Apocalypse (Cofragigus) @ Leftovers
EVs: 252 HP / 252 SAtk / 4 SpD
- Trick Room
- Nasty Plot
- Shadow Ball
- Hidden Power Fighting
The pokemon I choose to use as my lead fluctuates based on how my opponent's team looks. Apocalypse, however, is the one I choose most often due to his massive defenses and pure shock power. Seriously, I have faced a ton of opponents who have no idea how to deal with this guy. While his first function is to set up trick room, his second is to start sweeping if given the opportunity. Many opponents choose to start the game by setting up entry hazards, while Apocalypse starts powering up with nasty plot. Before they know it, Apocalypse is hitting at four times his normal power, outrunning everything on his opponent's team, and hitting everything with only two attacks. Its not a problem that can easily be solved either, as Apocalypse's great defenses take plenty of hits, and his hidden power fighting allows him to surprisingly ko several of the dark types my opponent is depending on stopping him. Any pokemon that has consistently won a game by himself is worthy of being labelled as a threat, and Apocalypse has certainly earned his name.
As to the name itself, its a reference to X-men Evolution
, if anyone cares.
Psycho (Reuniclus) @ Life Orb
Ability: Magic Guard
Evs: 192 HP / 64 Def / 252 SAtk
- Trick Room
- Focus Blast
- Energy Ball
Basic Reuniclus set. Nothing really surprising here, but Psycho requires no improvements in my mind. Magic Guard is a wonderful ability that allows Psycho to not only avoid entry hazards, but eat my opponent's toxic attacks whenever they are thrown his way. With his bulk, slow speed, and high special attack, Reuniclus is ready to start sweeping right away once trick room is set up. The usage of energy ball might require some explanation. My team was having some trouble with bulky waters, so I decided to have Reuniclus surprise them. So far, I prefer this change, but if it doesn't work well in the future, then I might change it back to shadow ball. Thus far, I haven't had many situations where it was beneficial to keep Reuniclus in against another psychic type, so I generally just switch anyway.
Goldberg (Conkeldurr) @ Flame Orb
Evs: 212 HP / 252 Atk / 44 Def
- Drain Punch
- Mach Punch
I dislike Conkeldurr, mostly because his arrival marked the replacement of Machamp, one of my favorites from the first generation. However, it cannot be denied that Conkeldurr is immensely good at what he does, and that is hitting extremely hard. With his combination of drain punch and mach punch, Conkeldurr is not only able to keep his health up, but also hit with priority whenever trick room is not running. There isn't much to say about Conkeldurr, his beauty is in his simplicity. The guy hits things until they fall down, and that doesn't take long.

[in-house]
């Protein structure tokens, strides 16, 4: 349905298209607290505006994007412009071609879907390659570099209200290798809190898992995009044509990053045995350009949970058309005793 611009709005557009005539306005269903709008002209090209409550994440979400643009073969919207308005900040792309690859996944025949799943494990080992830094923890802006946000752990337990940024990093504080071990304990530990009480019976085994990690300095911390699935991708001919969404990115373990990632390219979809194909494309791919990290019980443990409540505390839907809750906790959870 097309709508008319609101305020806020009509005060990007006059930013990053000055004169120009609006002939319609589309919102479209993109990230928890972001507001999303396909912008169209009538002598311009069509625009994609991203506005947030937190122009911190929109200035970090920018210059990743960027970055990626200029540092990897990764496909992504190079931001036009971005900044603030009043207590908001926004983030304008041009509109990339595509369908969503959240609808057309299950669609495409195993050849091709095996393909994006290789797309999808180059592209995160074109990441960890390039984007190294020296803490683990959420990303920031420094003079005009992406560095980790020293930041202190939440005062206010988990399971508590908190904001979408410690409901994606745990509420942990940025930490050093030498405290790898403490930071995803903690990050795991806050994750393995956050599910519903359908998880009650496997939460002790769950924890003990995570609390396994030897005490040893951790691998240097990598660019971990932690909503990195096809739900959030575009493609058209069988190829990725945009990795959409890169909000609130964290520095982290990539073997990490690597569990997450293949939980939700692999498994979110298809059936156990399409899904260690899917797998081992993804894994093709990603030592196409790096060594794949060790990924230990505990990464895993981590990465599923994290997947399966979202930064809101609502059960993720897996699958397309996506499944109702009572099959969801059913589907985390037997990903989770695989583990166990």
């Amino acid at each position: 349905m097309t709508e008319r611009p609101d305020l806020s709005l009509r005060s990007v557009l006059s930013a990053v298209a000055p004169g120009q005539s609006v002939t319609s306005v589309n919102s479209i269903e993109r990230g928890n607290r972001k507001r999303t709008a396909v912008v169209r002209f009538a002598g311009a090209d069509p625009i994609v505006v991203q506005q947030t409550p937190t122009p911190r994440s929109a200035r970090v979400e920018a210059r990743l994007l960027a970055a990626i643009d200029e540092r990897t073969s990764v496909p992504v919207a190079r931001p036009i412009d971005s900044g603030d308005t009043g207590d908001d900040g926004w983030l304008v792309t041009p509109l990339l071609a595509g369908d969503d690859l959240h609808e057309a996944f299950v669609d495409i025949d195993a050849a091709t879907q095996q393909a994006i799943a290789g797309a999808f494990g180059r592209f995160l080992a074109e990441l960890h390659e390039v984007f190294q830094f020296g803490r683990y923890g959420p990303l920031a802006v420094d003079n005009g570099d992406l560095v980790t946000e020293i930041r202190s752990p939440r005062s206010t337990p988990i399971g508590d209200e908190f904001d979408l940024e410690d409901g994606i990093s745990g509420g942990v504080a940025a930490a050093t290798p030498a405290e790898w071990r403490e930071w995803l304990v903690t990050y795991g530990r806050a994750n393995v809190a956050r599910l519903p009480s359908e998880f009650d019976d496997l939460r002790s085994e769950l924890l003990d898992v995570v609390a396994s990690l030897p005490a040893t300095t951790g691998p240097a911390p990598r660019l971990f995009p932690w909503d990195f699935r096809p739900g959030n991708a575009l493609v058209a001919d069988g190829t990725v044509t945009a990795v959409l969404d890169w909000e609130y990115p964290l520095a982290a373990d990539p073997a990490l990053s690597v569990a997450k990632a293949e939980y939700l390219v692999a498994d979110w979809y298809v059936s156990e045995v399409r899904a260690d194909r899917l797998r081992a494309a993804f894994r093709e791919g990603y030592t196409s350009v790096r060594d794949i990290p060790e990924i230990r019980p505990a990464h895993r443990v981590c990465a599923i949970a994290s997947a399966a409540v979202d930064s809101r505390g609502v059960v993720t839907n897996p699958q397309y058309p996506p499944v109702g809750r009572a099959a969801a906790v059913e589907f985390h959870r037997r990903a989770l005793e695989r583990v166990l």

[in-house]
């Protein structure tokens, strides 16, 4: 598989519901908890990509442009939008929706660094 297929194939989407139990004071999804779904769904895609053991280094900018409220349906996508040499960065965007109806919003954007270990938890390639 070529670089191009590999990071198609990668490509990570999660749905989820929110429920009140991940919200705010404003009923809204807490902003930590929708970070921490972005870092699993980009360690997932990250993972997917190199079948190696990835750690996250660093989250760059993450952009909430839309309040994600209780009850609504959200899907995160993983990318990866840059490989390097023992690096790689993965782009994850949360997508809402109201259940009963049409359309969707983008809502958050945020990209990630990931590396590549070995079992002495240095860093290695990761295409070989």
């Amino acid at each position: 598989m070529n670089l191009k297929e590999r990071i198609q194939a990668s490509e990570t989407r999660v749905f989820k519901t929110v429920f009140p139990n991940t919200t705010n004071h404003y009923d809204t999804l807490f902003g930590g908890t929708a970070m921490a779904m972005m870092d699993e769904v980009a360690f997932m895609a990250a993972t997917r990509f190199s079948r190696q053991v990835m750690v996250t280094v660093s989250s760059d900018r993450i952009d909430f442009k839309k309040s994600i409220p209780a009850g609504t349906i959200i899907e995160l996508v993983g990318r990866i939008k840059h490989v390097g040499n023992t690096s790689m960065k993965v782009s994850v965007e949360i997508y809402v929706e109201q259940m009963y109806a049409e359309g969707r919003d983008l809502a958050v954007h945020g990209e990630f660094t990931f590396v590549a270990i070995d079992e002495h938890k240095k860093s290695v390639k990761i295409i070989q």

Phanny (Donphan) @ Leftovers
Evs: 252 HP / 252 Atk / 4 Def
A Donphan built for offense, this pokemon seems to be favored more as a utility user than an offensive threat. I, however, in accordance with the rest of my team, use Phanny to bring the pain. My favorite pokemon on my team, Phanny is able to not only dish out damage, but also take it from physical attackers. Ice shard is his most useful move, allowing him to surprise opponents without trick room due to his priority, and finishing off dragons. Rapid spin is self-explanatory if one is running an offensive team, as the threat of entry hazards is too big to ignore. Phanny ensures that the rest of my team can enter the field safely.
Plucky (Porygon2) @ Eviolite
Evs: 252 HP / 252 Def / 4 SpD
You can never have enough trick room setters, especially when your entire game plan can be shattered when they are taken out. Plucky seems to do everything well, whether its taking hits, scouting the opponent, or doing surprising amounts of damage. Trace is Plucky's best ability, completely screwing up certain opponents. For instance, Heatran's flash fire ability suddenly becomes a hindrance once his opponent acquires it, and this is also true of any other pokemon that rely on their abilities to be useful. Surprisingly, Plucky's best usage seems to be that of a dragon killer, annihilating the likes of Dragonite and Salemence by using their own abilities against them before firing off an ice beam.
The Pyro (Heatran) @ Choice Specs
Ability: Flash Fire
Evs: 252 Hp/ 252 SAtk / 4 Def
-Hidden Power Grass